Mathematical & Physical Sciences


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News from UCL Mathematical & Physical Sciences

UK astronomers reach deep into space and time

A three-dimensional map of the Universe, reaching deeper in space and time than any yet made, is to be produced by an international team of 200 scientists, including leading astronomers from the UK.

Published: Sep 21, 2015 4:58:36 PM

Mathematics students to turn time backwards...

Anna Lambert and Oliver Southwick - both PhD students in UCL Mathematics - will be taking fluid dynamics to the Spark Festival this bank holiday weekend (30-31 August).

Published: Aug 28, 2015 3:19:31 PM

Graduation 2015

The 2015 cohort of students from the faculty graduated this week.

Published: Aug 28, 2015 10:46:00 AM

News stories from departmental websites

Fun with Minerals.

Hello there, I’m Nadine Gabriel and I’ve been working with the UCL Geology Collections for just over a year. Towards the end of the summer holidays, I was given the chance to audit the thousands of mineral specimens in the Rock Room to ensure that we have a record of what is (and isn’t) in the collection. While auditing the collection, I handled a wide variety of specimens and learnt about new minerals and their classification – I’ve come across so many minerals that I’ve never heard of, even after doing two years of geology. But the best thing about working with the collection was saying ‘ooh’ and ‘ahh’ every time I saw a nice shiny mineral.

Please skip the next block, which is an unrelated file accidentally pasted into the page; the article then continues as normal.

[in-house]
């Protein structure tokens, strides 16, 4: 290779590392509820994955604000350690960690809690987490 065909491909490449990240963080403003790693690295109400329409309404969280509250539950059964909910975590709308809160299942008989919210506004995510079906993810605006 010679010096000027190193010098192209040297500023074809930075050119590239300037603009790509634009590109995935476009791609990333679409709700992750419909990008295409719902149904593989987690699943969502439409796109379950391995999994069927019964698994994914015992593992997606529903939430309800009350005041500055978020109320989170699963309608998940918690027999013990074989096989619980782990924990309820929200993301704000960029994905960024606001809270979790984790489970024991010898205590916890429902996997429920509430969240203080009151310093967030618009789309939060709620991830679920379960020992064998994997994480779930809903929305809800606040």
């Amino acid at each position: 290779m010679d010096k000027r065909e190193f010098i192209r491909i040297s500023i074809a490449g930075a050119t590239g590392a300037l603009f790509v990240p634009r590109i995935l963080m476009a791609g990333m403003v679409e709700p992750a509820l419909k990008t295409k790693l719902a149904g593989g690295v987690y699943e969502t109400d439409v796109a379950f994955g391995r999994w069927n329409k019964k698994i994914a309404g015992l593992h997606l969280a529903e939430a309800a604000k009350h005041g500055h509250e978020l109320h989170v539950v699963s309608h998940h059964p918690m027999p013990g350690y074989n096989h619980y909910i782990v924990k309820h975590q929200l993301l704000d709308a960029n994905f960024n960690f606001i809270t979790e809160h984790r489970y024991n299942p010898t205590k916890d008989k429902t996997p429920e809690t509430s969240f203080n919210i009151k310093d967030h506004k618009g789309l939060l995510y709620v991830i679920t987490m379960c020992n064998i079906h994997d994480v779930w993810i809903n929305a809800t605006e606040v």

Published: Oct 9, 2015 10:26:00 AM

STS awarded BRONZE Athena SWAN

STS has been awarded a BRONZE award by the Athena SWAN Equality Challenge Unit (link). The bronze award is a certification that STS is engaged in the pursuit of gender equity and has in place commendable practices towards that end. Receipt of this award fits into UCL's Equalities Strategy and is supported by research councils and other research funders across the UK.

Published: Oct 2, 2015 9:37:56 AM

The Earth has rusted heart.

"No one knows precisely what the composition of the center of the Earth is. This is one of the best kept secrets of our planet as mankind has never reached deeper than 12 km below its surface." writes  Tristan Vey in Le Figaro. In fact only laboratory experiments, seismological analysis and thermodynamic models can help us get a better understanding of this mysterious inner core. These show the existence of a liquid metallic outer core with a diameter of about 5000 km that contains a “small” and spinning solid inner core about 2400 km wide. While this solid part is almost exclusively composed of iron-nickel alloy (with a 16/1 ratio), seismological surveys have shown that the surrounding environment of liquified metal contains significant quantities of lighter elements such as sulphur, carbon, silicon as well as oxygen. But in what proportion? 

Published: Sep 24, 2015 3:26:00 PM

Science in Public Conference

A presentation by UCL STS PhD student Oliver Marsh has been picked as a “stand-out” of the 2015 Science In Public conference.  Hosted by the Science Communication Unit at the UWE, Bristol, the conference brought together around 80 researchers and practitioners for four workshops and 35 presentations dealing with many aspects of ‘science in public’ in its broadest sense.  Oliver’s presentation, entitled Billions and Billions of Likes: Understanding and Representing Online Science Enthusiasm, introduced and discussed various research considerations and methods for dealing with huge datasets produced by online social network sites.  The conference report can be found at https://www.pcst.co/newsitem/8 and a copy of Oliver’s presentation is hosted on https://sidewayslookatscience.wordpress.com/2015/07/10/resources-for-my-presentation-on-researching-large-social-media-sites-science-in-public-uwe-9th-10th-july-2015/ .

Published: Sep 23, 2015 9:37:30 AM